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The War On Heresy: Faith and Power in Medieval Europe [Paperback]

Professor R. I. Moore
4.2 out of 5 stars  See all reviews (4 customer reviews)
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Book Description

10 July 2014

The war on heresy obsessed medieval Europe in the centuries after the first millennium. R. I. Moore's vivid narrative focuses on the motives and anxieties of those who declared and conducted the war: what were the beliefs and practices they saw as heretical? How might such beliefs have arisen? And why were they such a threat?

In western Europe at AD 1000 heresy had barely been heard of. Yet within a few generations accusations had become commonplace and institutions were being set up to identify and suppress beliefs and practices seen as departures from true religion. Popular accounts of events, most notably of the Albigensian Crusade led by Europe against itself, have assumed the threats posed by the heretical movements were only too real. Some scholars by contrast have tried to show that reports of heresy were exaggerated or even fabricated: but if they are correct why was the war on heresy launched at all? And why was it conducted with such pitiless ferocity?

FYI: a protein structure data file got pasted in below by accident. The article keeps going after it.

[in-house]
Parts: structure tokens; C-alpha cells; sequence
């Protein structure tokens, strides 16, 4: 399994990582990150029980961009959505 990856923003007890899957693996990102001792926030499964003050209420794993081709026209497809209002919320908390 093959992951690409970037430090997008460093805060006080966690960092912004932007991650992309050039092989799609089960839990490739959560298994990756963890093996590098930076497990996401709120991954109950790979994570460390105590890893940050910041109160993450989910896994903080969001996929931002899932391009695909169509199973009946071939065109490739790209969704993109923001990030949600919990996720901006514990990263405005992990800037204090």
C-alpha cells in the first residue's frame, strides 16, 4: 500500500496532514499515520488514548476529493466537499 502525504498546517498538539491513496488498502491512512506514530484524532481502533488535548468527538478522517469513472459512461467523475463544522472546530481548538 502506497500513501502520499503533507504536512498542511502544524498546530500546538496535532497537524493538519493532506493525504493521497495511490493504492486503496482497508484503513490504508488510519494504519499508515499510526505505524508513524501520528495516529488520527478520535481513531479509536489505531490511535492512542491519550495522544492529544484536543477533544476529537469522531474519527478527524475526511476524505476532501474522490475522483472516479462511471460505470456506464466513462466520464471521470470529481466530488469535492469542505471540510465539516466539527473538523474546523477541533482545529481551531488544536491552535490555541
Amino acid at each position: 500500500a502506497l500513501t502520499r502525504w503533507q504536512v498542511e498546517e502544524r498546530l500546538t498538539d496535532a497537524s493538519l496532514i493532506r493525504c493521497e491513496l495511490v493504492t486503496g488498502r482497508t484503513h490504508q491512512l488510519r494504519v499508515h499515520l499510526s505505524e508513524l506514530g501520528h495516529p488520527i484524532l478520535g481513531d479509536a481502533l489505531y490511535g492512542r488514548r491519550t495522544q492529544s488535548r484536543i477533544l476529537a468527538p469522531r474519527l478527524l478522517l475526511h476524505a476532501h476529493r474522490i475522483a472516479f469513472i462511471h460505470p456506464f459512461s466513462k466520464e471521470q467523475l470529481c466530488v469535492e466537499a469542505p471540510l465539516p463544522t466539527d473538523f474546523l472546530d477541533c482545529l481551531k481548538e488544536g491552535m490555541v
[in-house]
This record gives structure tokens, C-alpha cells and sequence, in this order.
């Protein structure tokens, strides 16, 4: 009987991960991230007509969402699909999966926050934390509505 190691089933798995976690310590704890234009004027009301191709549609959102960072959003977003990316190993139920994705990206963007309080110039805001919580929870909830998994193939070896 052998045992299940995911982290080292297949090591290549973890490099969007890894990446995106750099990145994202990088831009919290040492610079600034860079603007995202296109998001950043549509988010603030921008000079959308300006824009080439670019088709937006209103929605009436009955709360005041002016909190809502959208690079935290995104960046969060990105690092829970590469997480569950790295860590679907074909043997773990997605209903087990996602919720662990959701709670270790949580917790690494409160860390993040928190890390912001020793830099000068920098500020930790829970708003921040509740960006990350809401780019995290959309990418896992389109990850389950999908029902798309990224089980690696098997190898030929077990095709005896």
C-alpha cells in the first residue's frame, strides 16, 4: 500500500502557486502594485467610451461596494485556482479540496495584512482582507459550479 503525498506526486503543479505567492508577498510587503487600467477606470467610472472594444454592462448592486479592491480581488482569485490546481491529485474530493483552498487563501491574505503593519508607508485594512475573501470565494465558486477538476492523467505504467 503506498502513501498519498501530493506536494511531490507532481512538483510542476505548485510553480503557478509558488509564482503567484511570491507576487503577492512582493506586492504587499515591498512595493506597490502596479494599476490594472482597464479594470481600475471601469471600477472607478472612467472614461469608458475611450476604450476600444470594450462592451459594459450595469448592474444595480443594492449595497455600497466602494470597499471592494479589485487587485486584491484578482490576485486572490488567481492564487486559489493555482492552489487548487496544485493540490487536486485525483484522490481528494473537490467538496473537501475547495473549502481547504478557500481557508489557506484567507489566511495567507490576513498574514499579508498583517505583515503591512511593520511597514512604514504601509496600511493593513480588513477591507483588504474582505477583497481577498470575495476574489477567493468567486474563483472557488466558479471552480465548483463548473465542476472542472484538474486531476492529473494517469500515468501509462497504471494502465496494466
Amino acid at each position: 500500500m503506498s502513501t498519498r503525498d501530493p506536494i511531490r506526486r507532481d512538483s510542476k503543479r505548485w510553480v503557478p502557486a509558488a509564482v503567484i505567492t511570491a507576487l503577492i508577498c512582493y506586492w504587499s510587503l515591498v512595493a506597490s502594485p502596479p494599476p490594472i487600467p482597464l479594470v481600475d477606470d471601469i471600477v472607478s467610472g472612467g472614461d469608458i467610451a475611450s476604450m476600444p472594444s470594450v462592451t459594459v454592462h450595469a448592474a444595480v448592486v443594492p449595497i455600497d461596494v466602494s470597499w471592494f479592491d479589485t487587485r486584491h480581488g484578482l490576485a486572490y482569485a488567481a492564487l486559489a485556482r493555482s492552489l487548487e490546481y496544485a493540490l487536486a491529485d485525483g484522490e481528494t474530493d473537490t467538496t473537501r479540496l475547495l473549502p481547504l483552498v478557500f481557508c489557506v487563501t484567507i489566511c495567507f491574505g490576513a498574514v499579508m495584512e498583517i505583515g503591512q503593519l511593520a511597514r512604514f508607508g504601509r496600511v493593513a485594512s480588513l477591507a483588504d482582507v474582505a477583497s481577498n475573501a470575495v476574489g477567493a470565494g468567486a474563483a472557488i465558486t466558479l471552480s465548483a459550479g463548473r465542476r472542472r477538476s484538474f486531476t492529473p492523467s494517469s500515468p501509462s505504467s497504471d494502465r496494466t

To find the answers to these and other questions R. I. Moore returns to the evidence of the time. His investigation forms the basis for an account as profound as it is startlingly original.

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Product details

  • Paperback: 416 pages
  • Publisher: Profile Books (10 July 2014)
  • ISBN-10: 1846682002
  • ISBN-13: 978-1846682001
  • Product Dimensions: 12.9 x 19.8 cm
  • Average Customer Review: 4.2 out of 5 stars  See all reviews (4 customer reviews)
  • Amazon Bestsellers Rank: 127,865 in Books (See Top 100 in Books)

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This is a jaw-dropping book. Thrilling, unsettling, revelatory. (Tom Holland)

Moore makes a very powerful case ... if only half of his revolutionary new claims are accepted, every encyclopedia entry on the Cathars will have to be completely rewritten (Daily Telegraph)

Brilliantly told, profoundly thought-provoking. (History Today)